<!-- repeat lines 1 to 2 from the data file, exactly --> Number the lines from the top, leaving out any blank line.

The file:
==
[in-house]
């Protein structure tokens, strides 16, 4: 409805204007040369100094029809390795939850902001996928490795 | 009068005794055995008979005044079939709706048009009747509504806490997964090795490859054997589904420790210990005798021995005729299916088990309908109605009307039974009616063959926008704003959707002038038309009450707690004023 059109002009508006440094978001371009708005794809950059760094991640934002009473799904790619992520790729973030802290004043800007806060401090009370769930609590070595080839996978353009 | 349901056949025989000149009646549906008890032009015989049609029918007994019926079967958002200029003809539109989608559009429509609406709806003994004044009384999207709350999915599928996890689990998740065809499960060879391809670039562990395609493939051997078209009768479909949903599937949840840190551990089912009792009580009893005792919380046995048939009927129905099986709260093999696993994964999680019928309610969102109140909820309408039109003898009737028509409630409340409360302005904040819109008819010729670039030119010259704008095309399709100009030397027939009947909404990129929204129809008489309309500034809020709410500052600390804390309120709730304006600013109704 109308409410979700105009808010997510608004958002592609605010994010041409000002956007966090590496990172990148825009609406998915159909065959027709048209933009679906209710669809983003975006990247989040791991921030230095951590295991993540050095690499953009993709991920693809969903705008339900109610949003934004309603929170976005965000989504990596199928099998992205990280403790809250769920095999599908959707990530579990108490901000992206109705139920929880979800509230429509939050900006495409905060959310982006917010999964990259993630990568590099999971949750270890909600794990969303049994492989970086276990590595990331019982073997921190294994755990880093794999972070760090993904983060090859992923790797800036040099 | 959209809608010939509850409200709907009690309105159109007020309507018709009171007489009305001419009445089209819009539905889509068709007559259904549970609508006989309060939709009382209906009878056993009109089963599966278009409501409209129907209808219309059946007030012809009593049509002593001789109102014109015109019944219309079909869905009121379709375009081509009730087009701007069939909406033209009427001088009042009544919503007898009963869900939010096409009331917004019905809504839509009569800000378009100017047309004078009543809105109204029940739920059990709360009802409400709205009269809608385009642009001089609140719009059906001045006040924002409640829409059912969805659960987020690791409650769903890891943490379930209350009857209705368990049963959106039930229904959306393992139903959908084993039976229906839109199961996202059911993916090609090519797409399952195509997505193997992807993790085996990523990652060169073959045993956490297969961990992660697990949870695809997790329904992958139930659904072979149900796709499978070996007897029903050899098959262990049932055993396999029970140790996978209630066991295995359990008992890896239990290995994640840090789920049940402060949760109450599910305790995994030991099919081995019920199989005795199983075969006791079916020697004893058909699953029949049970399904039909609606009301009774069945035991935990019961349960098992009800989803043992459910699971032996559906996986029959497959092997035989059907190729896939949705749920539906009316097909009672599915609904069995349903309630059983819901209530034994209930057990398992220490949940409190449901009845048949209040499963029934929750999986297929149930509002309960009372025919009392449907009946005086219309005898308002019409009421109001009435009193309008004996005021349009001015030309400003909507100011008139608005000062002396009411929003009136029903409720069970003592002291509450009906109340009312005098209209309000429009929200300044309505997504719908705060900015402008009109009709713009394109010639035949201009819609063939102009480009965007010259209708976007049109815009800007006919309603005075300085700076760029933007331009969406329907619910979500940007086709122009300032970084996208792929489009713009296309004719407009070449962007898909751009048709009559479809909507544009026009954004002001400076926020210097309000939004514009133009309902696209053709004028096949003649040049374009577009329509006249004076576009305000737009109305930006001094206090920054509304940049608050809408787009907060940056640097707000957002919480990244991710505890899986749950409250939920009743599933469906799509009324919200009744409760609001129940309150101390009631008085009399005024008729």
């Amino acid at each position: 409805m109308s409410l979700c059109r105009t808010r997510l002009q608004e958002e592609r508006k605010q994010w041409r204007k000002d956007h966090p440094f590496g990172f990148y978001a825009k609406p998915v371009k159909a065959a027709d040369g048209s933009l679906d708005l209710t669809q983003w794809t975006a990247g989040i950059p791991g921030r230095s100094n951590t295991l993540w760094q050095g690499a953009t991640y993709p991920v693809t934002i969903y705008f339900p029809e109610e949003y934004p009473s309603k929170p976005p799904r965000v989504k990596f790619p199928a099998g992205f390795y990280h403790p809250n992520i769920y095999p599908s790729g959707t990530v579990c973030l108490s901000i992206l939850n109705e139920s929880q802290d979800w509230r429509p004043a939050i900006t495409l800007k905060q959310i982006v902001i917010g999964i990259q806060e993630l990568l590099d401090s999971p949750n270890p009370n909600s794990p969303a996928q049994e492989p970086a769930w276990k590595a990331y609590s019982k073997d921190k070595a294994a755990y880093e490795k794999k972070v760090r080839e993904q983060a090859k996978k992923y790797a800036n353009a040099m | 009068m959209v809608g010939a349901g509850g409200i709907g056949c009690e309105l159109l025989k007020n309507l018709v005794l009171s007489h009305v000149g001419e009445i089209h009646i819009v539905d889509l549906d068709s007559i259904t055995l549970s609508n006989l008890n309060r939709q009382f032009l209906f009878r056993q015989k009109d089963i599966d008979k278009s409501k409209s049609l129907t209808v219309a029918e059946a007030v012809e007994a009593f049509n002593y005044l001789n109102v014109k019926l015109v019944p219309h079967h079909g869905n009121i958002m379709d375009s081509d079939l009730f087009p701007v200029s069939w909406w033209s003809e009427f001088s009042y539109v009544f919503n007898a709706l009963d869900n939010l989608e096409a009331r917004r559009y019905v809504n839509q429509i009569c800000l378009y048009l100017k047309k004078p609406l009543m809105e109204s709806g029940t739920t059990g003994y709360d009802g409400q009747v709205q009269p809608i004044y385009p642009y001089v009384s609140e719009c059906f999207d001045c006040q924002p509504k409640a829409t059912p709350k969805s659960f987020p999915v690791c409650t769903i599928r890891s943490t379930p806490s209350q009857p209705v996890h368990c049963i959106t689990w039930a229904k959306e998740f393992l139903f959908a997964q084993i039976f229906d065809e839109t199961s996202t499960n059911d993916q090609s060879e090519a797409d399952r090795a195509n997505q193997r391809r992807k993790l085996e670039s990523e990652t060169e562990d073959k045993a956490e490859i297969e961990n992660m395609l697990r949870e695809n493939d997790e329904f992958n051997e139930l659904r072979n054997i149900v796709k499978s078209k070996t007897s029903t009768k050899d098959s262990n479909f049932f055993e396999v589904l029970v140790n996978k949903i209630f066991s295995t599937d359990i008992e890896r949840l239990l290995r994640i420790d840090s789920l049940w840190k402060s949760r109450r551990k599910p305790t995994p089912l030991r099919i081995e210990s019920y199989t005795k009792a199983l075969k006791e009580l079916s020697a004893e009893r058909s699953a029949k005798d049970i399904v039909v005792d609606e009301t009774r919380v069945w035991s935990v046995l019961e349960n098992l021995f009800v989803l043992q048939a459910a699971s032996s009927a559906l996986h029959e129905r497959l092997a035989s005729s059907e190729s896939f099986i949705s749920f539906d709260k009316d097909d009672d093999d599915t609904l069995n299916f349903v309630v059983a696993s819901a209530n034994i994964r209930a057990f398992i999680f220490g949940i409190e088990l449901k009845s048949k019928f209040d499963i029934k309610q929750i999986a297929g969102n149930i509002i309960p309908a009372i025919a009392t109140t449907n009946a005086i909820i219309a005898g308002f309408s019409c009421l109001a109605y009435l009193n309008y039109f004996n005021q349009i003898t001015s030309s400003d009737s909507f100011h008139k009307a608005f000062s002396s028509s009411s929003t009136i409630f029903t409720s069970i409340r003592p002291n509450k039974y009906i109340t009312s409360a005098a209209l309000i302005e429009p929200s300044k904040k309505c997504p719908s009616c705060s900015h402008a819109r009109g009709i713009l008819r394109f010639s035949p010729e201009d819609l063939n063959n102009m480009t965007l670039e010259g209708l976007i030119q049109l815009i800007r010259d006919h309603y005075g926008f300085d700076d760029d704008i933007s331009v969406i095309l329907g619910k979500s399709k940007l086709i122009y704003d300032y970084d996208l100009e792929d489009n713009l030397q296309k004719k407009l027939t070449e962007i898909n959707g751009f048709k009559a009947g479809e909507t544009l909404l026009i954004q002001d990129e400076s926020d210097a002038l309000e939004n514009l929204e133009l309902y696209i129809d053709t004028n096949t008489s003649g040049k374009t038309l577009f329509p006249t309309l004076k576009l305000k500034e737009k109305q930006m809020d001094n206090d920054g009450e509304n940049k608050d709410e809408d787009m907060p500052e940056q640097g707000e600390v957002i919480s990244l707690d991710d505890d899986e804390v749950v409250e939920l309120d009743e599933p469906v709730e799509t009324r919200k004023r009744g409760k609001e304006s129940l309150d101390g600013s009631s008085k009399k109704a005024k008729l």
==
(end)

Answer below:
[in-house]
């Protein structure tokens, strides 16, 4: 409805204007040369100094029809390795939850902001996928490795 | 009068005794055995008979005044079939709706048009009747509504806490997964090795490859054997589904420790210990005798021995005729299916088990309908109605009307039974009616063959926008704003959707002038038309009450707690004023 059109002009508006440094978001371009708005794809950059760094991640934002009473799904790619992520790729973030802290004043800007806060401090009370769930609590070595080839996978353009 | 349901056949025989000149009646549906008890032009015989049609029918007994019926079967958002200029003809539109989608559009429509609406709806003994004044009384999207709350999915599928996890689990998740065809499960060879391809670039562990395609493939051997078209009768479909949903599937949840840190551990089912009792009580009893005792919380046995048939009927129905099986709260093999696993994964999680019928309610969102109140909820309408039109003898009737028509409630409340409360302005904040819109008819010729670039030119010259704008095309399709100009030397027939009947909404990129929204129809008489309309500034809020709410500052600390804390309120709730304006600013109704 109308409410979700105009808010997510608004958002592609605010994010041409000002956007966090590496990172990148825009609406998915159909065959027709048209933009679906209710669809983003975006990247989040791991921030230095951590295991993540050095690499953009993709991920693809969903705008339900109610949003934004309603929170976005965000989504990596199928099998992205990280403790809250769920095999599908959707990530579990108490901000992206109705139920929880979800509230429509939050900006495409905060959310982006917010999964990259993630990568590099999971949750270890909600794990969303049994492989970086276990590595990331019982073997921190294994755990880093794999972070760090993904983060090859992923790797800036040099 | 959209809608010939509850409200709907009690309105159109007020309507018709009171007489009305001419009445089209819009539905889509068709007559259904549970609508006989309060939709009382209906009878056993009109089963599966278009409501409209129907209808219309059946007030012809009593049509002593001789109102014109015109019944219309079909869905009121379709375009081509009730087009701007069939909406033209009427001088009042009544919503007898009963869900939010096409009331917004019905809504839509009569800000378009100017047309004078009543809105109204029940739920059990709360009802409400709205009269809608385009642009001089609140719009059906001045006040924002409640829409059912969805659960987020690791409650769903890891943490379930209350009857209705368990049963959106039930229904959306393992139903959908084993039976229906839109199961996202059911993916090609090519797409399952195509997505193997992807993790085996990523990652060169073959045993956490297969961990992660697990949870695809997790329904992958139930659904072979149900796709499978070996007897029903050899098959262990049932055993396999029970140790996978209630066991295995359990008992890896239990290995994640840090789920049940402060949760109450599910305790995994030991099919081995019920199989005795199983075969006791079916020697004893058909699953029949049970399904039909609606009301009774069945035991935990019961349960098992009800989803043992459910699971032996559906996986029959497959092997035989059907190729896939949705749920539906009316097909009672599915609904069995349903309630059983819901209530034994209930057990398992220490949940409190449901009845048949209040499963029934929750999986297929149930509002309960009372025919009392449907009946005086219309005898308002019409009421109001009435009193309008004996005021349009001015030309400003909507100011008139608005000062002396009411929003009136029903409720069970003592002291509450009906109340009312005098209209309000429009929200300044309505997504719908705060900015402008009109009709713009394109010639035949201009819609063939102009480009965007010259209708976007049109815009800007006919309603005075300085700076760029933007331009969406329907619910979500940007086709122009300032970084996208792929489009713009296309004719407009070449962007898909751009048709009559479809909507544009026009954004002001400076926020210097309000939004514009133009309902696209053709004028096949003649040049374009577009329509006249004076576009305000737009109305930006001094206090920054509304940049608050809408787009907060940056640097707000957002919480990244991710505890899986749950409250939920009743599933469906799509009324919200009744409760609001129940309150101390009631008085009399005024008729």